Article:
Breaking marriage law news – for the second time since 1961: Celebrants can witness NOIMs over the internet. You can start witnessing notices of intended marriage from the beach tomorrow.

In short

From 22 December 2021 you can witness the parties sign the Notice of Intended Marriage over an audio/video call, e.g. Zoom or FaceTime. Simples. You can send a couple their NOIM as a PDF, hopefully pre-filled with their correct information, call them on FaceTime or your video call app of choice, and watch them sign the form. Then they will scan the NOIM (using a scanner or a phone scanning app like Notes or Dropbox on your iPhone) and send it back to you, and you can then sign it with an ink or digital pen, and consider the NOIM received. The one month notice period begins on the day you receive their signed electronic Notice, and none of you had to leave the house and stick your tongues in each other’s ears or however it is you catch the spicy cough.

In depth

The Attorney-General, Michaelia Cash, and the former Attorney-General had received recommendations for legislative changes in response to the Coronavirus pandemic – which only started more than 650 days ago – and the main one relevant to celebrants was the witnessing of signatures on Notices of Intended Marriage over a video call, like a FaceTime, Skype, Zoom, or WhatsApp call.

Until today the Marriage Act required Notices to be signed “in the presence of” a witness like a celebrant, JP, police officer, and others. The legal understanding of “in the presence of” meant physical presence, not digitally present.

From “the day after this instrument is registered” (registration: 21 December 2021, effective: 22 December 2021) until “the day on which item 1 of Schedule 5 to the Coronavirus Economic Response Package Omnibus (Measures No. 2) Act 2020 is repealed” the signatures on Notices can be witnessed over a video call.

You can look up the legislation yourself: Coronavirus Economic Response Package (Modifications—Statutory Declarations and Notices of Intention to Marry) Determination 2021.

The extract of the legislation on this topic reads: Paragraphs 42(2)(c) and (d) of the Marriage Act 1961 are varied in relation to notices signed in the relevant period by omitting “in the presence of” and substituting “under the observation (whether or not by means of a facility that enables audio and visual communication between persons in different places) of”.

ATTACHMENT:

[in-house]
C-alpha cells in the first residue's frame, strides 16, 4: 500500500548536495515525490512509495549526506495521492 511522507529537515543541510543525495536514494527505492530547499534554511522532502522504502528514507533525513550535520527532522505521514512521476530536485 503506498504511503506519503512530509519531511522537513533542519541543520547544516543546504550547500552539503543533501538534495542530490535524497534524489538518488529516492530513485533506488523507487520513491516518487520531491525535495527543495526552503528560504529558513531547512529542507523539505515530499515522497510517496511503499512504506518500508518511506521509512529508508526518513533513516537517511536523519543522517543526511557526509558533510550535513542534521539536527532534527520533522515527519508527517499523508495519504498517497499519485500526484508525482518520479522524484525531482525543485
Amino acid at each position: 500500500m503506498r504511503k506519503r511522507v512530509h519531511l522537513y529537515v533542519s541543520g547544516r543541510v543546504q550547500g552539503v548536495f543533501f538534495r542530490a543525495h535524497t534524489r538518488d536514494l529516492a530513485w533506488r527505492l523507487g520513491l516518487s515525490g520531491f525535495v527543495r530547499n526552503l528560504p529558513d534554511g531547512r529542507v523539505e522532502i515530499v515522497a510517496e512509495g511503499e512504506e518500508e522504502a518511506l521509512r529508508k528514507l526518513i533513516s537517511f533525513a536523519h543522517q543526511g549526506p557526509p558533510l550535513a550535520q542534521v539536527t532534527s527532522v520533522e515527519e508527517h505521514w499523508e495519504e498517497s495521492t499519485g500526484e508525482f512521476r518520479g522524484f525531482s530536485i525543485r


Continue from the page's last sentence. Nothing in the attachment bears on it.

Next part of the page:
The law does not specify which application or device to use, as long as you can see and hear them. So feel free to use FaceTime, Zoom, Skype, WhatsApp, Facebook Messenger, Instagram, or whatever Google has these days.


The Attorney-General’s Department will be releasing further guidance on this matter in the next 24 hours.

So feel free to start witnessing notices of intended marriage from the pool-side this Christmas, you’ve earned it.


The official word from Canberra

We write to advise that the Marriage Act 1961 has been temporarily modified due to COVID-19, to enable an authorised witness to remotely witness the signing of the Notice of Intended Marriage (NOIM). This is a temporary response to assist parties to the marriage meet the notification requirements given the continuing impact of the COVID pandemic.

The Coronavirus Economic Response Package (Modifications—Statutory Declarations and Notices of Intention to Marry) Determination 2021 (the Determination) which modifies theMarriage Act 1961 (the Marriage Act) commenced operation on 21 December 2021, and is the date from when authorised celebrants can begin witnessing signatures remotely. This arrangement will be in place until 31 December 2022, when the relevant legislative instrument will be repealed.

Under the Determination, an authorised witness may sign in the ‘Signature of witness box’ on page 4 of the NOIM, if they have observed the party signing the NOIM, whether or not by means of a facility that enables audio and visual communication between persons in different places. For example, this could include where the authorised witness has observed the signature of the party through videoconferencing facilities such as Skype or Zoom. Such NOIMs signed and witnessed remotely during the specified period should be accepted despite the note on page 2 of the NOIM stating that the ‘Notice must be signed in the physical presence of an authorised witness’. A NOIM must still be given to the authorised celebrant at least one month before the marriage is solemnised.

Please note that the locality requirements of witnesses have not been altered. As such authorised celebrants are only able to remotely witness the signature of parties signing the notice in Australia – see sections 42(2)(c) and (d) of the Marriage Act.

There are no changes to the requirement for the physical presence of all parties to the marriage, including the celebrant and two official witnesses, on the day of the marriage (see sections 41 and 44 of the Marriage Act).

Section 41 – A marriage shall be solemnised by or in the presence of an authorised celebrant who is authorised to solemnise marriages at the place where the marriage takes place.

Section 44 – A marriage shall not be solemnised unless at least 2 persons who are, or appear to the person solemnising the marriage to be, over the age of 18 years are present as witnesses.

There is also no change to the requirement that the declaration of no legal impediment be ‘made and subscribed’ before the authorised celebrant prior to the ceremony (see section 42(1)(c) of the Marriage Act).

The department will provide further information regarding the ending of the temporary facility to witness NOIMs remotely closer to the date of repeal of the relevant legislation.

Please contact us at [email protected] if you have any questions about the above.